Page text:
The inclusion of USC and UCLA in a conference made up of universities mostly located in the Mid-West brings up logistical issues, even in football. The idea of the USC football team flying to Piscataway, New Jersey for a conference game against Rutgers once every year or two is laughable. The idea is palatable, however, due to the incredible amounts of revenue the football programs bring in. Those teams can afford to fly across the country multiple times a year to play their conference opponents because of the television ratings, ticket sales and other various sources of revenue they bring in. Men’s basketball doesn’t bring in the same revenue as football, but those accommodations can still easily be made due to the revenue stream from the sport. For nearly every other university-sanctioned sport, however, this expansion brings up major issues that will not be easily fixed. For example, according to CollegeFactual.com, the Michigan State football team pulled in a net profit of $24,954,745 last year. The 2022 Big Ten regular season champion MSU women’s soccer team, on the other hand, lost a total of $1,137,151 over that same time frame. In fact, according to the site, football and men’s basketball are the only two sports at Michigan State University that profited in the last year, meaning they gained more money in revenue than they paid in expenses. Everybody else ran a negative. Adding travel and accommodation expenses to and from L.A. potentially multiple times a year could easily influence MSU to see them as unsustainable due to the perpetual net losses the university would continue to take. Michigan State has shown a willingness in the past to cut certain programs viewed as unsustainable in the interest of the big boys (hello, Spartan Swim & Dive) so it doesn’t seem like a stretch to say these sports could find themselves in danger of being eliminated in a similar fashion. These sports being eliminated would be an incredible detriment to the student body as well as the culture of the university as a whole.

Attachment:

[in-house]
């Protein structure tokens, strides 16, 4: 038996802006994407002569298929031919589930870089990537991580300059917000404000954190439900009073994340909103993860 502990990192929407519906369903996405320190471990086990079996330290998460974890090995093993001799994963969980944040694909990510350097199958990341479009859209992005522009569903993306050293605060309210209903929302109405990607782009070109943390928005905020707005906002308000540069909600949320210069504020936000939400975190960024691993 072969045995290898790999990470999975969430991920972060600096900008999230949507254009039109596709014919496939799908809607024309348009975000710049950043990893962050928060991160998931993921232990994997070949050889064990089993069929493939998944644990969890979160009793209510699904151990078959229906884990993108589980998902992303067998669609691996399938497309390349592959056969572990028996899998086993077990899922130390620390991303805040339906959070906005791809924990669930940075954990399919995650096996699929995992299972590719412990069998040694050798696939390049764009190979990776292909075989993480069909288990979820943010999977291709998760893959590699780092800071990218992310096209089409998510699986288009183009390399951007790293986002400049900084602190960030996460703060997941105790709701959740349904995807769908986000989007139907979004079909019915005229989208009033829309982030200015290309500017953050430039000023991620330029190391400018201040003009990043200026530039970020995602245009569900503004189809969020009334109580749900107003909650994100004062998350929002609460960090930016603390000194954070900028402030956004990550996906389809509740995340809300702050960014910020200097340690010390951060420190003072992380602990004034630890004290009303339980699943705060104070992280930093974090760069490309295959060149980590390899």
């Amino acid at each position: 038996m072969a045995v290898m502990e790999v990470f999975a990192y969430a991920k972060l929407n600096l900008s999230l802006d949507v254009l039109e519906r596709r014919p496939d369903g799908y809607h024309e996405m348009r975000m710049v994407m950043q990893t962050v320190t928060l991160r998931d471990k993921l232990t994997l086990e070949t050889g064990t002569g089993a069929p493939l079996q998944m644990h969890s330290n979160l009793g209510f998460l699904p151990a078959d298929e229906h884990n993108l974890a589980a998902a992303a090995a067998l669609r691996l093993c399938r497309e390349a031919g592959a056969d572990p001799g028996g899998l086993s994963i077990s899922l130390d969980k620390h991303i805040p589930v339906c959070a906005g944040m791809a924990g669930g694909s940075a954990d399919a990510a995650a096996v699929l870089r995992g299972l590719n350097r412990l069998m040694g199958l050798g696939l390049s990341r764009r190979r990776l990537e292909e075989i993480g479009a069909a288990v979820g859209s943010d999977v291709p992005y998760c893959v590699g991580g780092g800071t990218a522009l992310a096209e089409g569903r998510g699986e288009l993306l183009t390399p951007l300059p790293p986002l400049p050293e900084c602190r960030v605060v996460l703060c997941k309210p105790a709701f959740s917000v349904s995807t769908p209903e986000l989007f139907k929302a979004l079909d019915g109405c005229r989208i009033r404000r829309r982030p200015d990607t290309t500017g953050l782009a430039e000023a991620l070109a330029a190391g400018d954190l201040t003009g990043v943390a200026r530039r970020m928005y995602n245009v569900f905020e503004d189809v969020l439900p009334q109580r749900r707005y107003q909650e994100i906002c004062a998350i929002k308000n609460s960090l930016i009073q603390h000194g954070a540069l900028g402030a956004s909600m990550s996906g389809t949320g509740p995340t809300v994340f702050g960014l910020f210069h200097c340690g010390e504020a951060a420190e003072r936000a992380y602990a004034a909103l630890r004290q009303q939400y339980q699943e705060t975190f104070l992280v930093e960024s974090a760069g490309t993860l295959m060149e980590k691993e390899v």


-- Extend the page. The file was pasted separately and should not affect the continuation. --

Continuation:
The topic of expansion is certainly one that can be hotly debated from both sides, as there are valid arguments from both sides of the issue. However, the way the Big Ten has handled its expansion is foolish to me, as it seems like simply a retaliatory move made with one sport in mind while the others were simply ignored in favor of football. This situation could easily play out in a number of ways, but it is hard for me to see any way for the situation as presently constructed to work itself out smoothly.